General Relativity Without Calculus
by Jose Natario
Publisher: Springer 2012
Number of pages: 120
This book was written as a guide for a one week course aimed at exceptional students in their final years of secondary education. The course was intended to provide a quick but nontrivial introduction to Einstein's general theory of relativity, in which the beauty of the interplay between geometry and physics would be apparent.
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by Stefan Waner
Smooth manifolds and scalar fields, tangent vectors, contravariant and covariant vector fields, tensor fields, Riemannian manifolds, locally Minkowskian manifolds, covariant differentiation, the Riemann curvature tensor, premises of general relativity.
by Eric Poisson - University of Guelph
These lecture notes are suitable for a one-semester course at the graduate level. Table of contents: Fundamentals; Geodesic congruences; hypersurfaces; Lagrangian and Hamiltonian formulations of general relativity; Black holes.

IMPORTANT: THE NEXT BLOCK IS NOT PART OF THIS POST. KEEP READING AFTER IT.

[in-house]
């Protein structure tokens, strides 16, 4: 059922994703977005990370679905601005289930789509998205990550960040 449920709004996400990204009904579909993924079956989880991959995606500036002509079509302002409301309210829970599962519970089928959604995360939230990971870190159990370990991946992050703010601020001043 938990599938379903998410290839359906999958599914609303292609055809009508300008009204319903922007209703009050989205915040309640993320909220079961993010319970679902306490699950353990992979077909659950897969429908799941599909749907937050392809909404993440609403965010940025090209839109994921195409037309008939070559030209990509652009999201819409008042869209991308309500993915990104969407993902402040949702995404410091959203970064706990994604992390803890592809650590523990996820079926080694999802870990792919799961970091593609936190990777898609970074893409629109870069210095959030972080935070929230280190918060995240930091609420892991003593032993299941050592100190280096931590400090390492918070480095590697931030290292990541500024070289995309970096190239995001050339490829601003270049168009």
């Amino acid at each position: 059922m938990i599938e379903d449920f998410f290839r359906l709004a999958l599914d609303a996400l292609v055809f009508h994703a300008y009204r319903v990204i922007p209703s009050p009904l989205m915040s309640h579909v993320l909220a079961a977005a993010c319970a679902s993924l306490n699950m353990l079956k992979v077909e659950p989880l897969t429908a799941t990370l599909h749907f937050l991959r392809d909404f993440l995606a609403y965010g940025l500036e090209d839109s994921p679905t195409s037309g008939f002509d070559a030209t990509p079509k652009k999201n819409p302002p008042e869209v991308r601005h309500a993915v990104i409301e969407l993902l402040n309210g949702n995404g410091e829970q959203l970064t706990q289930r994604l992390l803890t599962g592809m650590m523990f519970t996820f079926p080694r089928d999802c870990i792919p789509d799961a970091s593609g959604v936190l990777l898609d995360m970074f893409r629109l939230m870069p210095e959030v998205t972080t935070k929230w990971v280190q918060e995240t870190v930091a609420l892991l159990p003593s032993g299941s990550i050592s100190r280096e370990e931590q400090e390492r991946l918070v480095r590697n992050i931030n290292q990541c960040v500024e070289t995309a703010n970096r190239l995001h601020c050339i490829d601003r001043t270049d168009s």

by Christian Heinicke, Friedrich W. Hehl - arXiv
Starting from Newton's gravitational theory, we give a general introduction into the spherically symmetric solution of Einstein's vacuum field equation, the Schwarzschild solution, and into one specific stationary solution, the Kerr solution.
by J.W. van Holten - arXiv
General relativity is outlined as the classical field theory of gravity, emphasizing physical phenomena rather than mathematical formalism. Dynamical solutions representing traveling waves and stationary fields of black holes are discussed.